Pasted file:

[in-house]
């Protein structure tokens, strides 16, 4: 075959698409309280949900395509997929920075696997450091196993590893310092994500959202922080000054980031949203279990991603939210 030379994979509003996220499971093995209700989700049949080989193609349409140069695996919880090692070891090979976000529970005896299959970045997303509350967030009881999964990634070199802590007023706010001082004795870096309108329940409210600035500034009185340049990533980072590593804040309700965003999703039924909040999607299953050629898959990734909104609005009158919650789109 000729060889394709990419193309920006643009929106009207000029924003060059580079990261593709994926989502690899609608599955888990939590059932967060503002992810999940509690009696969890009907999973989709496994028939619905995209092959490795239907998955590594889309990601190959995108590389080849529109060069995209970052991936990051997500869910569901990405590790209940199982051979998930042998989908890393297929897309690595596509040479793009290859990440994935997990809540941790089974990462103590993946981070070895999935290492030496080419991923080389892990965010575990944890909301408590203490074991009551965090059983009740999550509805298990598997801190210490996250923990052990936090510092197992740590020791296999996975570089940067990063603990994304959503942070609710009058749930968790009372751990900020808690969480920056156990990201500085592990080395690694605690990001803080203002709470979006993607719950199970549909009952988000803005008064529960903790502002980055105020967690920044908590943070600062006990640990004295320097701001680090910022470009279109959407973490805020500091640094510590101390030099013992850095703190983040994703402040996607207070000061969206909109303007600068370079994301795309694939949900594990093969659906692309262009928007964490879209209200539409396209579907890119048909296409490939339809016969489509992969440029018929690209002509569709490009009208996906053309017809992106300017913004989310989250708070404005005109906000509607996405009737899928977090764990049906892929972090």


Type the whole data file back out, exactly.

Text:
[in-house]
């Protein structure tokens, strides 16, 4: 075959698409309280949900395509997929920075696997450091196993590893310092994500959202922080000054980031949203279990991603939210 030379994979509003996220499971093995209700989700049949080989193609349409140069695996919880090692070891090979976000529970005896299959970045997303509350967030009881999964990634070199802590007023706010001082004795870096309108329940409210600035500034009185340049990533980072590593804040309700965003999703039924909040999607299953050629898959990734909104609005009158919650789109 000729060889394709990419193309920006643009929106009207000029924003060059580079990261593709994926989502690899609608599955888990939590059932967060503002992810999940509690009696969890009907999973989709496994028939619905995209092959490795239907998955590594889309990601190959995108590389080849529109060069995209970052991936990051997500869910569901990405590790209940199982051979998930042998989908890393297929897309690595596509040479793009290859990440994935997990809540941790089974990462103590993946981070070895999935290492030496080419991923080389892990965010575990944890909301408590203490074991009551965090059983009740999550509805298990598997801190210490996250923990052990936090510092197992740590020791296999996975570089940067990063603990994304959503942070609710009058749930968790009372751990900020808690969480920056156990990201500085592990080395690694605690990001803080203002709470979006993607719950199970549909009952988000803005008064529960903790502002980055105020967690920044908590943070600062006990640990004295320097701001680090910022470009279109959407973490805020500091640094510590101390030099013992850095703190983040994703402040996607207070000061969206909109303007600068370079994301795309694939949900594990093969659906692309262009928007964490879209209200539409396209579907890119048909296409490939339809016969489509992969440029018929690209002509569709490009009208996906053309017809992106300017913004989310989250708070404005005109906000509607996405009737899928977090764990049906892929972090």